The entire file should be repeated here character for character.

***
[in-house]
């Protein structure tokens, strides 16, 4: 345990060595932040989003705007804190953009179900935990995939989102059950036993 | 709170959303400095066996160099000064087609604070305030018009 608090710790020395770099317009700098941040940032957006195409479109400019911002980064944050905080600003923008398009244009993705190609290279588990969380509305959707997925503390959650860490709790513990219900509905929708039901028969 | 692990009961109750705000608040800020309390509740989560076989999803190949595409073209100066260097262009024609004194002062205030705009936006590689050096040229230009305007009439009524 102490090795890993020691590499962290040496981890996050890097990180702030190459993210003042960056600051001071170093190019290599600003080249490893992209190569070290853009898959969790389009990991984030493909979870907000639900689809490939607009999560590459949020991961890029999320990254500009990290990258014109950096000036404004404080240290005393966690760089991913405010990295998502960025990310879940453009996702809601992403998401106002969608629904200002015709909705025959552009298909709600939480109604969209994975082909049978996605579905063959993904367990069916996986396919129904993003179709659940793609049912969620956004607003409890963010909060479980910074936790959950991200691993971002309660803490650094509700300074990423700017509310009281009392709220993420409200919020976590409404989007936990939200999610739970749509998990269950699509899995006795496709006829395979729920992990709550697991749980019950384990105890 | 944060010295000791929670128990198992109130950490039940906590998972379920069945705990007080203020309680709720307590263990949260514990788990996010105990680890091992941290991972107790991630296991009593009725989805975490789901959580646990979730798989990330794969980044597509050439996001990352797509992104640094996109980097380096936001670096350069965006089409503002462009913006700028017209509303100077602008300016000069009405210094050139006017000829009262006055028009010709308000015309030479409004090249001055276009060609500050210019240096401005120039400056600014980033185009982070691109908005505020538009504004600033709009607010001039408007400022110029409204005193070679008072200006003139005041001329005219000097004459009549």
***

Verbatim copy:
[in-house]
């Protein structure tokens, strides 16, 4: 345990060595932040989003705007804190953009179900935990995939989102059950036993 | 709170959303400095066996160099000064087609604070305030018009 608090710790020395770099317009700098941040940032957006195409479109400019911002980064944050905080600003923008398009244009993705190609290279588990969380509305959707997925503390959650860490709790513990219900509905929708039901028969 | 692990009961109750705000608040800020309390509740989560076989999803190949595409073209100066260097262009024609004194002062205030705009936006590689050096040229230009305007009439009524 102490090795890993020691590499962290040496981890996050890097990180702030190459993210003042960056600051001071170093190019290599600003080249490893992209190569070290853009898959969790389009990991984030493909979870907000639900689809490939607009999560590459949020991961890029999320990254500009990290990258014109950096000036404004404080240290005393966690760089991913405010990295998502960025990310879940453009996702809601992403998401106002969608629904200002015709909705025959552009298909709600939480109604969209994975082909049978996605579905063959993904367990069916996986396919129904993003179709659940793609049912969620956004607003409890963010909060479980910074936790959950991200691993971002309660803490650094509700300074990423700017509310009281009392709220993420409200919020976590409404989007936990939200999610739970749509998990269950699509899995006795496709006829395979729920992990709550697991749980019950384990105890 | 944060010295000791929670128990198992109130950490039940906590998972379920069945705990007080203020309680709720307590263990949260514990788990996010105990680890091992941290991972107790991630296991009593009725989805975490789901959580646990979730798989990330794969980044597509050439996001990352797509992104640094996109980097380096936001670096350069965006089409503002462009913006700028017209509303100077602008300016000069009405210094050139006017000829009262006055028009010709308000015309030479409004090249001055276009060609500050210019240096401005120039400056600014980033185009982070691109908005505020538009504004600033709009607010001039408007400022110029409204005193070679008072200006003139005041001329005219000097004459009549």